Sunday’s Olympics finale was the most watched Closing Ceremony for a non-U.S. Summer Olympics in 36 years, NBC announced Monday.
Oh, and the London Games was the most watched television event in U.S. history, the network proclaimed, thumbing its nose at the Reporters Who Cover Television, TV critics and charter members of #NBCfail who’d been in an uproar about NBC’s prime-time tape-delayed broadcasts of the competition and the Opening and Closing Ceremonies.
In its accounting of its ratings performance on Sunday, of course, NBC is only counting the Closing Ceremony from 8:30 to 10:58 p.m. ET/PT. That’s when Olympics anchor Bob Costas came on and told viewers that they could see more of the “London Closing Party” in about an hour — after NBC’s planned, ad-free unveiling of its new comedy, “Animal Practice,” and the late local news. The Closing Ceremony actually wound up restarting about midnight.
For its trouble, “Animal Practice” attracted an average audience of about 13 million viewers. That’s a win for NBC.
Between 8:30 and 10:58 p.m., the Olympic wrap party logged an average of 31 million viewers.
Some Reporters Who Cover Television, TV critics and charter members of #NBCfail were particularly agitated over the editing of the Closing Ceremony, which resulted in Americans being denied their right to see, among other things, George Michael sing a second song; the Royal Ballet; and Eric Idle singing “Always Look on The Bright Side of Life,” from the Monty Python flick “Life of Brian” — for which we are grateful.
“Gee, I can’t wait for the #ClosingCeremonies to be over so I can watch Animal Practice — No One Ever,” weighed in one #NBCFail charter member, in a fairly representative comment from that those using that Twitter hashtag.
“More than 219 million Americans watch the London Olympics on the networks of NBCUniversal,” the operation bragged Monday, though how NBC knows that everyone in those Nielsen homes watching the Games was a U.S. citizen, we cannot say.
Oh, and those 219 million are the number of people who “sampled” the Games, which includes people who only watched a few minutes over the coverage’s 17 days. Advertisers like that number because if you watched six minutes, say, you probably saw an ad break. Networks like those so-called “reach” numbers because it allows them to sling around gimongous numbers like 219 million people.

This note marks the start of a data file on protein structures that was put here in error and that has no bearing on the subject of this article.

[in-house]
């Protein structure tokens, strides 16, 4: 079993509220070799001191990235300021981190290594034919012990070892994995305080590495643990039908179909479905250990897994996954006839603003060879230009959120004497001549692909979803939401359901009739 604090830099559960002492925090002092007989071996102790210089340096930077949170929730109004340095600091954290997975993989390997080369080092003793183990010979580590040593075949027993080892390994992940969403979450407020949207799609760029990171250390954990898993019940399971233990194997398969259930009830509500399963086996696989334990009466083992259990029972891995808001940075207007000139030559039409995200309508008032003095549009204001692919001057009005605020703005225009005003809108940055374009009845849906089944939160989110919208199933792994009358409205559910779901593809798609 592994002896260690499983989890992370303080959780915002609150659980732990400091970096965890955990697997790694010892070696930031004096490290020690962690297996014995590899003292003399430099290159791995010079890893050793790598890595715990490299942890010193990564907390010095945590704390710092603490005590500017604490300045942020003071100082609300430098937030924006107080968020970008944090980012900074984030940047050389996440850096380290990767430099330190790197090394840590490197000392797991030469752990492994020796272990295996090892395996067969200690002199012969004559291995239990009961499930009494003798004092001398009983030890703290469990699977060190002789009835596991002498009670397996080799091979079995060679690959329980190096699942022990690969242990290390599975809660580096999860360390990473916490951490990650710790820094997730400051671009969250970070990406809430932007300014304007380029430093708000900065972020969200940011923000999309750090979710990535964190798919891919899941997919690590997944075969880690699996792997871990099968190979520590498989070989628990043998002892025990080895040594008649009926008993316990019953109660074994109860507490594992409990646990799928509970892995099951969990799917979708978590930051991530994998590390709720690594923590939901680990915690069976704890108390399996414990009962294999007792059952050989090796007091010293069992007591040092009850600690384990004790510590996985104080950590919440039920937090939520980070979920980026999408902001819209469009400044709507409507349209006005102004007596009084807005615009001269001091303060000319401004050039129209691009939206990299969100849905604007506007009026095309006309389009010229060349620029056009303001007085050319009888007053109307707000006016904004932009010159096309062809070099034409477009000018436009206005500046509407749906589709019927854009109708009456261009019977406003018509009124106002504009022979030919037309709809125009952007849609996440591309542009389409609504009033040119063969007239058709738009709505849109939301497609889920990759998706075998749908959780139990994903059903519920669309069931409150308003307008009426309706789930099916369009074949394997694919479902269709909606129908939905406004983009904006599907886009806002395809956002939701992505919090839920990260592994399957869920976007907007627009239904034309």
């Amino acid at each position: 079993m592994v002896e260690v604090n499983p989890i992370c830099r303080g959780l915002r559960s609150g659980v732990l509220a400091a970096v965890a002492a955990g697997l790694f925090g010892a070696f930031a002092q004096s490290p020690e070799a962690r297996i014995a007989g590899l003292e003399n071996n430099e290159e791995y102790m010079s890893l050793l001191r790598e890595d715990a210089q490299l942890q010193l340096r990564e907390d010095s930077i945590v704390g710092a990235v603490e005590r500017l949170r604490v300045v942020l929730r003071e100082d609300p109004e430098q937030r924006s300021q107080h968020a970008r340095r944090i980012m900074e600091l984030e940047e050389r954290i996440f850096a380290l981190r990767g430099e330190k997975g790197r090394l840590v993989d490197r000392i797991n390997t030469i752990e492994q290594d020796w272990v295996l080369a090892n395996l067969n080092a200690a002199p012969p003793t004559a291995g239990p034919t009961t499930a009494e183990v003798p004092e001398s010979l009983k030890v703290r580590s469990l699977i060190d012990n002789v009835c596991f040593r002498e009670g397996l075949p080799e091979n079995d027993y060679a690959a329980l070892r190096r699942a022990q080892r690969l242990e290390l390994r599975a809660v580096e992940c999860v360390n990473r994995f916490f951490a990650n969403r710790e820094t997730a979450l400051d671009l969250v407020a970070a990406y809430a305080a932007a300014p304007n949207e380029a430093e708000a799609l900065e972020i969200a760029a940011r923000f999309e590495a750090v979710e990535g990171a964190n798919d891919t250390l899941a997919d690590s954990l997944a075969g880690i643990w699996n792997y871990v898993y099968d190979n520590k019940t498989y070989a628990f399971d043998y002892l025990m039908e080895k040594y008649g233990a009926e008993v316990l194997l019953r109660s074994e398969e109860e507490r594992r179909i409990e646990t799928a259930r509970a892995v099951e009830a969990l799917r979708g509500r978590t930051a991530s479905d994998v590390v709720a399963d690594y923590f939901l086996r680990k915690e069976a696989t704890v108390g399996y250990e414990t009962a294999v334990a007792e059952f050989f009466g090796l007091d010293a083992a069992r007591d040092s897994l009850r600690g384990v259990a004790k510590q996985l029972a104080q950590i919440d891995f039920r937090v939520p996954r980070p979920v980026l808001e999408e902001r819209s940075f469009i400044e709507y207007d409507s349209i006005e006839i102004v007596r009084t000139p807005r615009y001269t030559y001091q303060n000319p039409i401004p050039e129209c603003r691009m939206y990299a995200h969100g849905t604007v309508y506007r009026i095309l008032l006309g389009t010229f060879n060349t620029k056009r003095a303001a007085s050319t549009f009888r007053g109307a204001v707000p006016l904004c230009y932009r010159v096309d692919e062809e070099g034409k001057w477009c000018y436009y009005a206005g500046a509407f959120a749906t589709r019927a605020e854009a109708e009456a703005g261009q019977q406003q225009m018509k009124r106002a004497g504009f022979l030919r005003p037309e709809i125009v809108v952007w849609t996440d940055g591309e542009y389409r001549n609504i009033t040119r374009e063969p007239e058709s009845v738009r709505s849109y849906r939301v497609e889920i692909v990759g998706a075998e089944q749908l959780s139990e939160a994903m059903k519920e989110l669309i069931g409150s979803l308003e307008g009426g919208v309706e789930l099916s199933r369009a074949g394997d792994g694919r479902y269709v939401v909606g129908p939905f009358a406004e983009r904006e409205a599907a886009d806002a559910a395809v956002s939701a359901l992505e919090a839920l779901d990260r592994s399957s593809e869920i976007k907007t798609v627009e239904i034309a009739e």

More to the point, an average of 31.1 million viewers watched the Games coverage on NBC in prime time, making it the most watched Summer Olympics not staged in a U.S. city in 36 years — since the 1976 Montreal Games. That figure tops the most recent Summer Olympics, 2008’s Beijing Games (27.7 million), by 12 percent.
NBCUniversal presented a total of 5,535 hours of the London Olympics across NBC, NBC Sports Network, MSNBC, CNBC, Bravo, Telemundo, NBCOlympics.com, two speciality channels and a 3-D channel.
For comparison’s sake, the record-holder had been the 2008 Games, in which NBC’s networks offered nearly 2,000 hours of coverage.
And as we say goodbye to our London Olympics TV-viewing experience, we leave NBC crowing, proud as a peacock, about its coverage that set digital records (nearly 2 billion page views and 159 million video streams). And in the distance, #NBCFail-ites shout: “NBC bragging about its record-breaking Olympics TV viewing is like a dictator who’s the only one on a ballot bragging about winning” — and other bons mots too numerous to mention.
VH1 on Monday yanked its new reality docu-soap, “Ev and Ocho,” starring two of its better-known reality stars, after one was arrested on a domestic violence charge.